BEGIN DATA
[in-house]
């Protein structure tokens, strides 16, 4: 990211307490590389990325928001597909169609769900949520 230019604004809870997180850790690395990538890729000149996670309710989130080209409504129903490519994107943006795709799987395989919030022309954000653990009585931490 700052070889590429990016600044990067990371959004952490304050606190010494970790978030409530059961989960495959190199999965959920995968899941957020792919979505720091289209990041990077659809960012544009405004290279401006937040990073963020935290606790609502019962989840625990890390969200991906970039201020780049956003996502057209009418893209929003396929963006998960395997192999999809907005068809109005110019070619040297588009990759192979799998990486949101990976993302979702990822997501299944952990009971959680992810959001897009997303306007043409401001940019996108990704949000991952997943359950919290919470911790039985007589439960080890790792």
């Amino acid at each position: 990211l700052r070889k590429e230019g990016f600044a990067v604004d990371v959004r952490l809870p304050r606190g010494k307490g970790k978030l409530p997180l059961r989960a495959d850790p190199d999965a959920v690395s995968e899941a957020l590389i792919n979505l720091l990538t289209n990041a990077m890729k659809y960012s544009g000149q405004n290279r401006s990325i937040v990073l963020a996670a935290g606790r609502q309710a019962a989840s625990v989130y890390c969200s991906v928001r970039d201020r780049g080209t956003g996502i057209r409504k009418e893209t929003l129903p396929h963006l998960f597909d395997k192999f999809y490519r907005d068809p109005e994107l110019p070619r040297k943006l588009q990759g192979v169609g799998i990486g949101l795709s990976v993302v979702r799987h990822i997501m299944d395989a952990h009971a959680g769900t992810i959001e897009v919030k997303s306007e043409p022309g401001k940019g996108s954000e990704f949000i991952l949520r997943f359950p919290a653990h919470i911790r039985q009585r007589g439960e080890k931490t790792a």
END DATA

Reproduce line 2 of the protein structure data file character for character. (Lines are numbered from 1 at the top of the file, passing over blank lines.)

């Protein structure tokens, strides 16, 4: 990211307490590389990325928001597909169609769900949520 230019604004809870997180850790690395990538890729000149996670309710989130080209409504129903490519994107943006795709799987395989919030022309954000653990009585931490 700052070889590429990016600044990067990371959004952490304050606190010494970790978030409530059961989960495959190199999965959920995968899941957020792919979505720091289209990041990077659809960012544009405004290279401006937040990073963020935290606790609502019962989840625990890390969200991906970039201020780049956003996502057209009418893209929003396929963006998960395997192999999809907005068809109005110019070619040297588009990759192979799998990486949101990976993302979702990822997501299944952990009971959680992810959001897009997303306007043409401001940019996108990704949000991952997943359950919290919470911790039985007589439960080890790792």